Friday, January 21, 2005

Map of London

The Guardian has a special report on ethnic diversity in London today. There's a big map here (pdf), with the key here. The more interesting information is contained in two pages on religion and on ethnic groups. I find two maps most interesting. Irish people are still concentrated in the traditional areas around North London:

I am surprised by this. I thought (mistakenly obviously) that Irish people were more integrated into the general (white?) population. I wonder to which degree this map reflects people choosing 'culturally comfortable' neighbourhoods and to which degree it reflects class difference, especially compared with the suburban distribution of 'white British' people:

This is spectacular. Now, I do think that London is as cosmopolitan as things get but (viewing all the maps) it is interesting how much people congregate in specific areas. I suppose that this has as much to do with movements of people at similar times, property values, average incomes, the age profiles of different groups and the availability of facilities as it has to do with people just plain prefering their own kind, but I wonder if anyone has ever actually tried to break the components of the preferences down?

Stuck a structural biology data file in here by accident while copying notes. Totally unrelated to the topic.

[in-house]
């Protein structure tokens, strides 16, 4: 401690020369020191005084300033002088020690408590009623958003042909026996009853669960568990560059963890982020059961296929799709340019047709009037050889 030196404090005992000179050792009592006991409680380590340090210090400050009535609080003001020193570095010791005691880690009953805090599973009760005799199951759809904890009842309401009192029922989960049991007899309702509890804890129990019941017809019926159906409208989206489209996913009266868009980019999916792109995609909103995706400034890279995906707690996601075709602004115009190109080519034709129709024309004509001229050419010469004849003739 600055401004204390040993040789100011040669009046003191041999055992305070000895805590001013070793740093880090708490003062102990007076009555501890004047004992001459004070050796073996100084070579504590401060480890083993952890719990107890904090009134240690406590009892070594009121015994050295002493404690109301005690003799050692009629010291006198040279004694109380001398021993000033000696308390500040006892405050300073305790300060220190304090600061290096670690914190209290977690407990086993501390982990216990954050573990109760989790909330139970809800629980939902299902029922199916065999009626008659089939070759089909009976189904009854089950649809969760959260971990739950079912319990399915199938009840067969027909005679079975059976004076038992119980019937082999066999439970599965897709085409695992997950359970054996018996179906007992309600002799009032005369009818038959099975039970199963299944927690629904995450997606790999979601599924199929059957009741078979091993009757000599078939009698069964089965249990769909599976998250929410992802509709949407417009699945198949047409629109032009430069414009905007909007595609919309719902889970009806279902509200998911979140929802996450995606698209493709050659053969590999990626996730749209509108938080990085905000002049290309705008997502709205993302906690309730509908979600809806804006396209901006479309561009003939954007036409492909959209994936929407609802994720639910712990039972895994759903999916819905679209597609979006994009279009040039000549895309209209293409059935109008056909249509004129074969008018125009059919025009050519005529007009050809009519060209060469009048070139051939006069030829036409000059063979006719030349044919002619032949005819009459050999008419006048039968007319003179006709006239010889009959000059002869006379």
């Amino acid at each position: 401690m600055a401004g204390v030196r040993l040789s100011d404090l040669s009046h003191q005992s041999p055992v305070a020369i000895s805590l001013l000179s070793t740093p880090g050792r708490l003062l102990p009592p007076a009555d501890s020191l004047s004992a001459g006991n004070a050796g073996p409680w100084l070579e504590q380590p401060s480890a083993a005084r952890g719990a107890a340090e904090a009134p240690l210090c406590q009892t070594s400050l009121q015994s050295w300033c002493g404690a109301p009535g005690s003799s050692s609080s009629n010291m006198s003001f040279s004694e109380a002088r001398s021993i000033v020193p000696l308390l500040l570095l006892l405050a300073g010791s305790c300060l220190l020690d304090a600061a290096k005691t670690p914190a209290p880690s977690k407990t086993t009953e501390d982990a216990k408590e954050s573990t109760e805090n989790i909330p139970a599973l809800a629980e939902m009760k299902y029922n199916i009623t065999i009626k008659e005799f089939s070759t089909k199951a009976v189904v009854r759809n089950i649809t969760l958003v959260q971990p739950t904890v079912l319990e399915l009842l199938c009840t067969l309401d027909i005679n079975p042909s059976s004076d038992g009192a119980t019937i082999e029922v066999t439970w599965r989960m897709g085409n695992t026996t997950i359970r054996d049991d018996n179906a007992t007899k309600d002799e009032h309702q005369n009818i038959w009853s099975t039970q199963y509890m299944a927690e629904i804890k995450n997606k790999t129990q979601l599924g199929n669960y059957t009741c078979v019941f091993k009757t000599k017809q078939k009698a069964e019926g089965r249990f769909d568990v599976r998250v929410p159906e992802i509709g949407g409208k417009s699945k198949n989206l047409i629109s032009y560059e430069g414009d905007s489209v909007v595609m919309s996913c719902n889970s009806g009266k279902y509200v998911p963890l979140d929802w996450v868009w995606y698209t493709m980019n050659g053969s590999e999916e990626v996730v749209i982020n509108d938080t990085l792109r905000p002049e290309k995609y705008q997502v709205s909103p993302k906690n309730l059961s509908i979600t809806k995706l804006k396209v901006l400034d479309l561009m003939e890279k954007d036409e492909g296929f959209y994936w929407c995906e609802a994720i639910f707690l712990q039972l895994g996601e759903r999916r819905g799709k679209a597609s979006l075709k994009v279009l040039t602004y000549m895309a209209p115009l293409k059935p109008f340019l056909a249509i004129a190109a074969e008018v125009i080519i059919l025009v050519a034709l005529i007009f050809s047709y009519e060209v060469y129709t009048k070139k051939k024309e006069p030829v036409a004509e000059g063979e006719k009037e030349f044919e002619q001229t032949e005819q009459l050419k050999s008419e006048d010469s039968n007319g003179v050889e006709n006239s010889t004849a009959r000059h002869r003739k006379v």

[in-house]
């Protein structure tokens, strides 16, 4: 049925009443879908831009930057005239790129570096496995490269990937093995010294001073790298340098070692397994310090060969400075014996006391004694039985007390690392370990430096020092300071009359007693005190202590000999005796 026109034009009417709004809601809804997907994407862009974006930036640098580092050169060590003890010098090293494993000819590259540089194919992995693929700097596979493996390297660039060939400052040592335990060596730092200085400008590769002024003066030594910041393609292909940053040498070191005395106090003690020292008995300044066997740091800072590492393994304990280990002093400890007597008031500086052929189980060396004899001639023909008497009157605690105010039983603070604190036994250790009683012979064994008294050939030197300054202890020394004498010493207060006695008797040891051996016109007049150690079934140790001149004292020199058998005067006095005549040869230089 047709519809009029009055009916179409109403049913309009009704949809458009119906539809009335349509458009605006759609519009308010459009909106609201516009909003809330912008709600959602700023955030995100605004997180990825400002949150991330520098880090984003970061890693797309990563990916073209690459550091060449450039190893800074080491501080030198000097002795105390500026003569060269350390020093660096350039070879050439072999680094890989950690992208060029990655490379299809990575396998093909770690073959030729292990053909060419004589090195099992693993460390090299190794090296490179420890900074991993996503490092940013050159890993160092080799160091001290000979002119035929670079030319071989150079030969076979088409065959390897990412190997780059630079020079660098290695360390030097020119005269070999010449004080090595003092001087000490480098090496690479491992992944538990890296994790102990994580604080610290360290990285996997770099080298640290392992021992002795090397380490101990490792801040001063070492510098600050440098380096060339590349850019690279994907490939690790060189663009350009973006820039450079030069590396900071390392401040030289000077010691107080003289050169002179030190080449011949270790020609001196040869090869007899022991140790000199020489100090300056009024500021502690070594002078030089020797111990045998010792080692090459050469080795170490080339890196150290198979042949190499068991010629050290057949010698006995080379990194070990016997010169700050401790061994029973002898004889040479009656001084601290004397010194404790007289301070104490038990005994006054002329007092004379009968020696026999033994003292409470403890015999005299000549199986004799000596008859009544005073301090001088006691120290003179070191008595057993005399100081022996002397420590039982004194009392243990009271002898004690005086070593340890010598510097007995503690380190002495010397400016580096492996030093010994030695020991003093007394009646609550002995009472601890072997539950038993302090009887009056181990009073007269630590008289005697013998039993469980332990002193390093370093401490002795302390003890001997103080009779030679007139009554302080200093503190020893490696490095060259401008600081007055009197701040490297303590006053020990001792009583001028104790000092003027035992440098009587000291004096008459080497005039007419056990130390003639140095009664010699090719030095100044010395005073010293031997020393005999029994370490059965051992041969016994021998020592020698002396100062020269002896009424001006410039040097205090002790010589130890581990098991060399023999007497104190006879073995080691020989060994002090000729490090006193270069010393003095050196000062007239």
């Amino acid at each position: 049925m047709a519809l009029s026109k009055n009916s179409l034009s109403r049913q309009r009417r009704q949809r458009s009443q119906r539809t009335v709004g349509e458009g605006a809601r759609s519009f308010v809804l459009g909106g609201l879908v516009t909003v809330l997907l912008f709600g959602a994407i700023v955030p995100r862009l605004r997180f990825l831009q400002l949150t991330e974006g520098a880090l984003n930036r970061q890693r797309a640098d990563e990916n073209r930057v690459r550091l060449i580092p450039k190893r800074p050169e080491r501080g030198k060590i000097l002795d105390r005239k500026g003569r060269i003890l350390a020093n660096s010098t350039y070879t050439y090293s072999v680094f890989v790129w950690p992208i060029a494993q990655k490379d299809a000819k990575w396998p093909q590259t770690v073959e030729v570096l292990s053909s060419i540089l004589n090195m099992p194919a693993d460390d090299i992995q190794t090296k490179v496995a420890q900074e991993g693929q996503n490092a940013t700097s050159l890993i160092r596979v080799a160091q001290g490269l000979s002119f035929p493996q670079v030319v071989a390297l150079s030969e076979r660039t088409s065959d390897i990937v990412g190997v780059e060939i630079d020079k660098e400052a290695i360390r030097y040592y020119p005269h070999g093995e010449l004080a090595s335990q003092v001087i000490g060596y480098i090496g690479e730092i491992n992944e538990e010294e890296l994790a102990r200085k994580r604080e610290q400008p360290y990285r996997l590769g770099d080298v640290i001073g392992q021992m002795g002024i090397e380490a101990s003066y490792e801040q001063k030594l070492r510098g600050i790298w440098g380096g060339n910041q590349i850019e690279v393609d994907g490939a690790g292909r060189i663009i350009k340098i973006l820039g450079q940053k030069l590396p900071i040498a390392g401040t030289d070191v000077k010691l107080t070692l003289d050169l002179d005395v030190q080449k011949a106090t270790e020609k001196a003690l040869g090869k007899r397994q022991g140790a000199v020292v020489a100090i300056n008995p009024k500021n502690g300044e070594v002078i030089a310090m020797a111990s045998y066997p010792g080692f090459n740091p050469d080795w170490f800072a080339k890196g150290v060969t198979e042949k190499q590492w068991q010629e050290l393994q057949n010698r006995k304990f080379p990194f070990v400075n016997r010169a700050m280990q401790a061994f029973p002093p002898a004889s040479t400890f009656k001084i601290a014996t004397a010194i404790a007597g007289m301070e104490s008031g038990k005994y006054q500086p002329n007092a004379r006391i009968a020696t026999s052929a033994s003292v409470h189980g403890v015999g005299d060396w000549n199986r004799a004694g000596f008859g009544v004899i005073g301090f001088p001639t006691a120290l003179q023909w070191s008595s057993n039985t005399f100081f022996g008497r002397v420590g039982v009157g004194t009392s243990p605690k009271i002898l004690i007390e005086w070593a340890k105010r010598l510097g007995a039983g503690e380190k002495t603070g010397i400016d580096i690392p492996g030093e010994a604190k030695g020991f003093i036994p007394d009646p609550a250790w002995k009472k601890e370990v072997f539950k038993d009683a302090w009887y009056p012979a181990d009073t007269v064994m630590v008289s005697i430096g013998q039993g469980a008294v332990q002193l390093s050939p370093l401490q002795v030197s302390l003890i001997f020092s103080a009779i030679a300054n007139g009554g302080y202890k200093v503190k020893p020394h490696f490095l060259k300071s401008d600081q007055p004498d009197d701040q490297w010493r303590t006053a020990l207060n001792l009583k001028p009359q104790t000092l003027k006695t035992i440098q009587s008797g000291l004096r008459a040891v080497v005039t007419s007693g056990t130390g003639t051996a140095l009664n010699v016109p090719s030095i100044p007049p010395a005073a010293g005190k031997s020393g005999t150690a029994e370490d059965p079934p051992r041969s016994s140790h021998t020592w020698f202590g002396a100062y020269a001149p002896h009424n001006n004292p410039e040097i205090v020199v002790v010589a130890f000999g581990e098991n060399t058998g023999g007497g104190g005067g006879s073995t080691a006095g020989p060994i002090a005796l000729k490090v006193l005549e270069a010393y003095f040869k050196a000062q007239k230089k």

1 comment:

b199er said...

Whats key to note is that these maps are to different scales. The darkest color on the Irish map is 4% - 13.3%, while on the Indian map is 6% - 54.2%. This means that there is no ward in London which is more than 13.3% Irish.

The Irish concentrate in Brent, however even there they rarely constitute more than 5% of each ward. While in three quarters of London the Irish constitute 2-3%. So it's not much of a major difference. So while in south London 1 in 30 people may be Irish, in NW London 1 in 20 people may be Irish.

With the modern minorities you're going to find far bigger differences. For instance in Harrow 1 in 3 people are Indian. While in Brixton, maybe 1 in 50 people are Indian. As in You see them in Harrow, but you don't in Brixton.

The Chinese are very dispersed, in London and across the UK. Minus a few Chinatowns.

If you look at a map of the United States by Ancestry. You'll see huge county tracts, spanning states that have major German, English, Irish, French, Mexican, African American ancestries.

The science behind it, is that most people don't domestically migrate. 50% of the people in Brent may leave the borough in 20 years, but 50% are still left behind. In another 20 years another 50% of the people will leave, (half of these will be the newly arrived, and the other half will be those who have been there since the old batch migrated), so 25% will be 2 generation old. 20 years later, you have 12.5% and so on. So there's always a legacy.